To some people, Bitcoin is an experiment that can end in one of two ways: it will either fulfill its promise to become the “Internet of Money” or it will die a fiery death at the hands of regulators.
But what about a third option, in which a rival like Ethereum overtakes Bitcoin?
The rise and rise of Ether
Ether, the native coin of Ethereum, has risen more than 5,000 percent in 2017. It peaked at $396.40. Investors first attributed the surge in the Ethereum price to its faster platform, which processes transactions more quickly than Bitcoin’s. But it turns out that transaction times are just the tip of the iceberg.
Smart contracts, initial coin offerings (ICOs), variable block sizes – the evidence is overwhelmingly in Ethereum’s corner, regardless of what you might hear from so-called purists within the Bitcoin community. Even major institutions are siding with Ethereum. For instance, the Central Bank of Russia is currently testing an Ethereum fork for its own monetary system. This will effectively create the world’s first national cryptocurrency, a service that Bitcoin is incapable of providing.
Some in the community argue this unchangeability is precisely what protects Bitcoin price. To them, Blockchain technology only exists in service to Bitcoin to the singular vision of a decentralized currency.
Can Bitcoin emerge as a global digital currency?
This question is hotly contested, even by futurists like Ray Kurzweil. The famous head of Google’s engineering lab recently said that Bitcoin’s instability is a serious threat to its monetary ambitions.
“Currencies like the dollar have provided reasonable stability,” said Kurzweil. “Bitcoin has not. And it’s not clear to me that the whole mining paradigm can provide that type of stability.”
When he talks about stability, Kurzweil is referring to the kind of short-term volatility that is associated with risky investments. Currencies are not supposed to follow these roller coaster-like patterns. They are not supposed to lose 10 percent of their value in a day, as Bitcoin has done on a regular basis. They should, instead, keep fairly steady for a long while. Put another way, today’s price should be tomorrow’s.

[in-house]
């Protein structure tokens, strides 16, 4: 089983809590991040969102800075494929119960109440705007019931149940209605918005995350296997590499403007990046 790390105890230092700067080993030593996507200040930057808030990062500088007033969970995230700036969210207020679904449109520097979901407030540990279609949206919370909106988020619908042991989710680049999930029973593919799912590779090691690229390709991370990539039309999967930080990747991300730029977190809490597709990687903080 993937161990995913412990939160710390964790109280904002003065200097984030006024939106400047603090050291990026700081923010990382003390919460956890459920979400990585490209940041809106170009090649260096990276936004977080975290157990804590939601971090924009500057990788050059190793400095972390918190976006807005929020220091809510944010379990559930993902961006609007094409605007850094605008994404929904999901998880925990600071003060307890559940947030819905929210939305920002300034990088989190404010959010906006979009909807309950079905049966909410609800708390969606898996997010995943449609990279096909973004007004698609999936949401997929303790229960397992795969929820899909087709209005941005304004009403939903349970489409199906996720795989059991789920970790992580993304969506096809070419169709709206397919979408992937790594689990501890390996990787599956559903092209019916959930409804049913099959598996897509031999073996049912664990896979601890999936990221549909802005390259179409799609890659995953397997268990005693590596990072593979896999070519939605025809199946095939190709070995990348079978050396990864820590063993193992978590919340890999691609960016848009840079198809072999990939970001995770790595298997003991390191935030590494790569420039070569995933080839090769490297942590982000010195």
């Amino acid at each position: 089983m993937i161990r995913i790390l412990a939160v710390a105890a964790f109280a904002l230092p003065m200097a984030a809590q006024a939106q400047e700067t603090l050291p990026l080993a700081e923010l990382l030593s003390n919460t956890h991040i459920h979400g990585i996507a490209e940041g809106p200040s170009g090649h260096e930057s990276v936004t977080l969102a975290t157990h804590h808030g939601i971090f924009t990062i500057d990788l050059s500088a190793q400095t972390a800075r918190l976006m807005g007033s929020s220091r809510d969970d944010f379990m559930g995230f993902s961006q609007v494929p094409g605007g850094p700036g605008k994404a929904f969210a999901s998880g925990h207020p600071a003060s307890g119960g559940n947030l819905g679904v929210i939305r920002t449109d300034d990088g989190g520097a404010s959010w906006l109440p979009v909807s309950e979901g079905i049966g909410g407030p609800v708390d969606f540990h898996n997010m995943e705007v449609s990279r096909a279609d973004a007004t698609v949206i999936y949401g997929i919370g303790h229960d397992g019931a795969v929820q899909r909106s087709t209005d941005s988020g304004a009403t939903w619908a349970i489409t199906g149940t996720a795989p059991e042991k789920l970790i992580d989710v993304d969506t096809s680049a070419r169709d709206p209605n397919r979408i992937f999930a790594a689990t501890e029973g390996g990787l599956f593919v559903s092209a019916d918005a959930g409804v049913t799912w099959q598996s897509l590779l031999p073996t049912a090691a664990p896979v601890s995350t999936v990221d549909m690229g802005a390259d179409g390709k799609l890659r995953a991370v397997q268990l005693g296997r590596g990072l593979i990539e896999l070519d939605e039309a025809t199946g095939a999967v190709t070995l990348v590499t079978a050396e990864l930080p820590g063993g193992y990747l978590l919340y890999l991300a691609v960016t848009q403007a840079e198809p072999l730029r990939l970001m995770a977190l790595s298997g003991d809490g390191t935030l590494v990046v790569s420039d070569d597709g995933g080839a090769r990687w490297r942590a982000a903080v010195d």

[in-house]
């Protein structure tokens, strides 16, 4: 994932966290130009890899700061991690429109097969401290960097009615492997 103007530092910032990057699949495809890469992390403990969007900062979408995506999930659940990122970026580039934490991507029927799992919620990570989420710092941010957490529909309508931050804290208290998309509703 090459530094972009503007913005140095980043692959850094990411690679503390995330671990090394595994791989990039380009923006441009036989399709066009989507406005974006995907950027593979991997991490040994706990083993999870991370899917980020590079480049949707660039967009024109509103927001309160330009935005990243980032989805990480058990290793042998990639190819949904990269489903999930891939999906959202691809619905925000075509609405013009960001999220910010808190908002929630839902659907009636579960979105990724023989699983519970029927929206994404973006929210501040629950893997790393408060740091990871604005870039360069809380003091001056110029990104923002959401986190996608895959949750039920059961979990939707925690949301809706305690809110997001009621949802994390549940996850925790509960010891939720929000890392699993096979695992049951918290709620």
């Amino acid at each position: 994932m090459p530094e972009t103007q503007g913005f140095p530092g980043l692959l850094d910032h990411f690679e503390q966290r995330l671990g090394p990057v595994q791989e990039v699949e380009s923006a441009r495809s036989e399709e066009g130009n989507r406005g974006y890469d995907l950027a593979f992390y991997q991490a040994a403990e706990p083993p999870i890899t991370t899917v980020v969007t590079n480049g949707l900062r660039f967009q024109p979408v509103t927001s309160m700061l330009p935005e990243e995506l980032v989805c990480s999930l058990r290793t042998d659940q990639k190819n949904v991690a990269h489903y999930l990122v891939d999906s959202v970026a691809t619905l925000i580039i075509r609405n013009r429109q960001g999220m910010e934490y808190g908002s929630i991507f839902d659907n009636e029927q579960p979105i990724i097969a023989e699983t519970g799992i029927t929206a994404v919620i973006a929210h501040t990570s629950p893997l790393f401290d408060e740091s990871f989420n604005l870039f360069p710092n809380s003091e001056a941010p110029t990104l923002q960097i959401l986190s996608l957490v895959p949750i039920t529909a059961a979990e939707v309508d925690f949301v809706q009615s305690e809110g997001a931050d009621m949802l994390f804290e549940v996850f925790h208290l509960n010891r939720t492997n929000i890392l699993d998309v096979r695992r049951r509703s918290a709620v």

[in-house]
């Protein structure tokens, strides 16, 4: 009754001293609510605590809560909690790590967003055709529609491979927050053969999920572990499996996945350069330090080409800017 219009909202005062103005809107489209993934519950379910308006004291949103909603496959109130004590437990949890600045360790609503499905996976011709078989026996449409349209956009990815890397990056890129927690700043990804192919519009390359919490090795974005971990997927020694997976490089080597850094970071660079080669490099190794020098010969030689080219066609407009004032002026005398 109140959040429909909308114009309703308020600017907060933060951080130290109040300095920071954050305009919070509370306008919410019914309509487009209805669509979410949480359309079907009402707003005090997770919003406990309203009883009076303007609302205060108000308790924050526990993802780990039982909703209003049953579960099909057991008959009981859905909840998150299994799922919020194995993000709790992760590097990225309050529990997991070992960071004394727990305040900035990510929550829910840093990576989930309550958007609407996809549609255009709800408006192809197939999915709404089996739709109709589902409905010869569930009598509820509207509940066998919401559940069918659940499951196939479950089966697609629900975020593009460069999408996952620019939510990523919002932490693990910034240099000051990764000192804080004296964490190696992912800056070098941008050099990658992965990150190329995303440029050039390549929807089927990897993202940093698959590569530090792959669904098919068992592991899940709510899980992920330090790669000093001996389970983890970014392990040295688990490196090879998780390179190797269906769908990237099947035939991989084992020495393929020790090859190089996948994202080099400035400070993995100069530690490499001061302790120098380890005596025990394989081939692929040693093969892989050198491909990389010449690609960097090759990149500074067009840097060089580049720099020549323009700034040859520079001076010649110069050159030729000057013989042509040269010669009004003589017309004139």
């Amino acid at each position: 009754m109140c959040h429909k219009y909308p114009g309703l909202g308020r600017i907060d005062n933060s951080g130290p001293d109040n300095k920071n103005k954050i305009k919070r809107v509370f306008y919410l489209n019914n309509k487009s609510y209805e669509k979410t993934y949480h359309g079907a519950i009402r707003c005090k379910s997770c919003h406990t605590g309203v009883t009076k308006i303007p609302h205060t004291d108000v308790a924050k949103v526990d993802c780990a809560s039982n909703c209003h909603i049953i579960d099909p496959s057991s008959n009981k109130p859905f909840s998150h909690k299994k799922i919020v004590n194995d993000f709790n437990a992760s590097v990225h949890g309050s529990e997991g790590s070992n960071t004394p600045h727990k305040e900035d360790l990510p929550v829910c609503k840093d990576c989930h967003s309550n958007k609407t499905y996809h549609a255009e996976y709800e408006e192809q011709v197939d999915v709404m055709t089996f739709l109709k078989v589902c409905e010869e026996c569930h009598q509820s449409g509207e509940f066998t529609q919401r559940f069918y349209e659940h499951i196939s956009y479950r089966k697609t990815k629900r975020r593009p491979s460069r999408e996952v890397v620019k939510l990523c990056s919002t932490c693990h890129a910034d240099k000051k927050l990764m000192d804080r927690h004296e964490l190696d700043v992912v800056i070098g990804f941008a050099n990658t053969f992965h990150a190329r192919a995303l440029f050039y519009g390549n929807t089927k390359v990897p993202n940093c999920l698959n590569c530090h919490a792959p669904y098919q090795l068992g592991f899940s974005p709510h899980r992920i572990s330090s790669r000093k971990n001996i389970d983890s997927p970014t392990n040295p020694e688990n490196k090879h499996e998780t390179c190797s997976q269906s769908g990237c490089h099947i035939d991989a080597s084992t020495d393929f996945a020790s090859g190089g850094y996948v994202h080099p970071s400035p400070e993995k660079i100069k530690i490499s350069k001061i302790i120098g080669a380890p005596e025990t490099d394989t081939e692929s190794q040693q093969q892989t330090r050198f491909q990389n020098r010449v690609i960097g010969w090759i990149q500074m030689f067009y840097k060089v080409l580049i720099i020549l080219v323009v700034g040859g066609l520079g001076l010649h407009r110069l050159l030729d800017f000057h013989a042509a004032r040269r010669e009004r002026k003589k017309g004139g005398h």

That is how currencies establish credibility and secure buy-in from the population at large. If the general public believes that tomorrow’s price is going to be drastically different, it can lose faith in the currency and that would be disastrous.
Whatever existential criticisms that might exist of the US dollar, few people would argue that tomorrow is a concern for the Greenback. Bitcoin cannot boast similar reliability. Its price is an open question from one day to the next.
Ethereum casts a wider net than just money
What happens if we shelve this idea of a global digital currency? Does Blockchain technology become irrelevant? Of course not. It actually becomes far more relevant.
Take, for instance, a study from the Energy Web Foundation (EWF) in partnership with a Blockchain startup called Grid Singularity. The study shows 200 use cases for Blockchain technology in the energy sector, including ones for renewable energy certificates, peer-to-peer energy sharing networks and customer billing.
10 major energy firms have joined the EWF in order to take advantage of these applications. However, none of them can be executed on Bitcoin’s platform. The EWF had to turn to Ethereum’s smart contracts for these particular services, which speaks to my earlier point: Ethereum casts a wider net than Bitcoin.
It fulfills the true potential of Blockchain technology by expanding beyond money, beyond Bitcoin, into everything else. More and more innovators will be drawn to Ethereum’s smart contracts, ICOs and faster transaction speeds. As a natural result, they have to use Ether tokens on the platform, suggesting that ETH prices will continue to skyrocket.